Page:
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No Pay, No Problem: Former College Hoopster Says NCAA Doesn't Exploit03:52Download

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"You didn't have to worry about anything," Gottlieb says of his college days. "You just had to show up. And if you show up and you do your job, you have a great time." (Al Bello/Allsport)MoreCloseclosemore
"You didn't have to worry about anything," Gottlieb says of his college days. "You just had to show up. And if you show up and you do your job, you have a great time." (Al Bello/Allsport)

This story is part of Only A Game's special episode about the past, present and future of the NCAA. Find the full episode here.

NCAA schools award $2.9 billion in athletic scholarships to 150,000 athletes every year. That’s huge. Especially for athletes in non-revenue sports — like volleyball, fencing and crew.

But it’s actually pretty hard to find someone who really understands how much money big time football and men's basketball bring in, and who feels like those players shouldn’t be paid.

But we found someone.

'If I Could Go Back And Do It Again'

Doug Gottlieb played basketball at Oklahoma State from 1997-2000, and I asked him to tell me a story about why he loved playing college basketball. He told me about this one game. It’s not on his YouTube highlight reel.

"My first year at Oklahoma State, we end up getting in the NCAA tournament, playing Duke in the second round," Gottlieb says. "And we lost."

The game had been tied with 2 1/2 minutes to go. Afterwards, Doug was down. He was sure that with a break here or there, his team would have won.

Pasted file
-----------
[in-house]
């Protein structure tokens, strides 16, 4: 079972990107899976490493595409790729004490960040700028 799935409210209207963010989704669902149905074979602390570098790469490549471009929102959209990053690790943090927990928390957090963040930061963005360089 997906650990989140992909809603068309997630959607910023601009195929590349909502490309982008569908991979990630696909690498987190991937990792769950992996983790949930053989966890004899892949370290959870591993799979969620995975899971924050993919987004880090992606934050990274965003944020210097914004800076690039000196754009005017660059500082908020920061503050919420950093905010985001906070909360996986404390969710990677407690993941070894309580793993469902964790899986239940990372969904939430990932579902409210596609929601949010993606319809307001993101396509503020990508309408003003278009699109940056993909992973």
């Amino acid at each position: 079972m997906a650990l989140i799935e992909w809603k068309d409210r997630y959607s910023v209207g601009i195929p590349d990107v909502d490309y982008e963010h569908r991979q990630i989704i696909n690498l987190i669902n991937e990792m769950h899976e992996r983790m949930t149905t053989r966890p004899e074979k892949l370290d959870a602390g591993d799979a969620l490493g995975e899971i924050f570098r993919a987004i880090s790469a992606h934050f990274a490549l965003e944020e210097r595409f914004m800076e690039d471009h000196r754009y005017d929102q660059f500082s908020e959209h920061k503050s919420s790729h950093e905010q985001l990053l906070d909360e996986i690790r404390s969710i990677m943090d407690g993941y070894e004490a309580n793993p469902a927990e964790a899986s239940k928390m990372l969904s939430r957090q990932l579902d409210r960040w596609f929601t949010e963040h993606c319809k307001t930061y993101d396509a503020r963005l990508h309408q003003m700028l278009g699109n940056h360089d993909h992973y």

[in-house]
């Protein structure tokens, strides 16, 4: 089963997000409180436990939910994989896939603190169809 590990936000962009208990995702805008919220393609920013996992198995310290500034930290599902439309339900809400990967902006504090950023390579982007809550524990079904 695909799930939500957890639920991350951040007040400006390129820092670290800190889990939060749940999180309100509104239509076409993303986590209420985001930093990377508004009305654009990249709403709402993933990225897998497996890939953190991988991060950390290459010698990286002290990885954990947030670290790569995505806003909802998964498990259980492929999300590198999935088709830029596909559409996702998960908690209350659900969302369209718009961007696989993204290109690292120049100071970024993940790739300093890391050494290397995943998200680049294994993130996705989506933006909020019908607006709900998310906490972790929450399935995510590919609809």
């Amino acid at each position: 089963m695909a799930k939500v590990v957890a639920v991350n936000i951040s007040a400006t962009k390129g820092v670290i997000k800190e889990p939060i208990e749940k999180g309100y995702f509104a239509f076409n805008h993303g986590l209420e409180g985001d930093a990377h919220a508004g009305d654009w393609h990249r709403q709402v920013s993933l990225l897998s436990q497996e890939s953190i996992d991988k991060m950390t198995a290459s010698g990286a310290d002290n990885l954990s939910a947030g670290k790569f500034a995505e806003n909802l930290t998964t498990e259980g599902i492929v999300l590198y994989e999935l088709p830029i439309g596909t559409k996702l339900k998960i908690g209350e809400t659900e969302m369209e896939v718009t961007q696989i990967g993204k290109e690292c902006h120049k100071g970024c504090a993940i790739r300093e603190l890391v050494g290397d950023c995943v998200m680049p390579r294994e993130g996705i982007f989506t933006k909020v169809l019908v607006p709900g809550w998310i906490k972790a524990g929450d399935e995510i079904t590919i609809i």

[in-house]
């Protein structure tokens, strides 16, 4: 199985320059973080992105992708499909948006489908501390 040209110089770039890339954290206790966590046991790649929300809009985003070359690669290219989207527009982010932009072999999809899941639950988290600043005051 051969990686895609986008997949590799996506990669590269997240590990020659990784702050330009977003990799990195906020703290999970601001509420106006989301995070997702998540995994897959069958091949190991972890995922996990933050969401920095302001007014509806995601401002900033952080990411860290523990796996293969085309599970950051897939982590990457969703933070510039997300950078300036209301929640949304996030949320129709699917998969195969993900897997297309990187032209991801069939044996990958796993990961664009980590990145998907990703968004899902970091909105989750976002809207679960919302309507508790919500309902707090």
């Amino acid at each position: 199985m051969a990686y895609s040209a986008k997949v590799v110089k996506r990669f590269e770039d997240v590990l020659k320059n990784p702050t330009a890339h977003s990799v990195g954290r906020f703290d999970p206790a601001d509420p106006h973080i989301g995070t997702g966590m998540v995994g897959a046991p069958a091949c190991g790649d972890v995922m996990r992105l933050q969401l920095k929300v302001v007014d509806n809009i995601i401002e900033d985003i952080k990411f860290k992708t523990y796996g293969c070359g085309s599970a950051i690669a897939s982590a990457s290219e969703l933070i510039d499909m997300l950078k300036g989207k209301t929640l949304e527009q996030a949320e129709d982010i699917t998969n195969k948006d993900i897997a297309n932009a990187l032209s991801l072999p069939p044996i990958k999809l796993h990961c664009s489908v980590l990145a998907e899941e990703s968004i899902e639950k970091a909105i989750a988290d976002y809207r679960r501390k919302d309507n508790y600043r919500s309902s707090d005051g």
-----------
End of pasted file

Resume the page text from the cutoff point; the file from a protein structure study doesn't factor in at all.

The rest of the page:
"So, we fly home, and the next day in school is St. Patrick's Day," Gottlieb says. "You know, like 10 o'clock, everybody kind of leaves class and goes and has green eggs and green beer. And I just remember being the toast of the town. It was just the moment, I was like, 'All right, this is what it was about.' I think if you ask 95 percent of the guys, they'll tell you, 'If I could go back and do it again today, I'd do it.' And you can count me among that crew."

Though Doug played pro basketball, he never made it to the NBA. His real career success has come as a commentator for ESPN, CBS Sports and now Fox Sports.

"The thing you learn most in college is how to make connections for the next phase of your life," he says. "And when I left Oklahoma State, I had established a bit of a brand for myself as a loquacious student-athlete. That helped me get opportunities, which has allowed me to be in this profession for 15 years."

Doug doesn’t believe he was exploited by Oklahoma State. He says, as an athlete, he was recruited by schools that never would have considered him if not for basketball. He graduated debt free.

"You remember when people used to wait in line to register for classes? We didn't," Gottlieb says. "When laptops fist came out, remember, 'Oh, so great you have a laptop?' I had a laptop every year I was in school. You know how hard it was to find a good tutor? It wasn't. You just asked your academic adviser, and you got the best tutor and you never paid a dime for it. You didn't have to worry about anything. You just had to show up. And if you show up and you do your job, you have a great time."

It’s interesting that Doug Gottlieb calls it a job — because there’s no salary. Compensation isn’t set by the free market, it’s limited by the NCAA.

Economists have pointed out — the NCAA has basically fixed the price for college athletes. And and an organization that fixes prices is called a cartel.

This segment aired on October 14, 2017.

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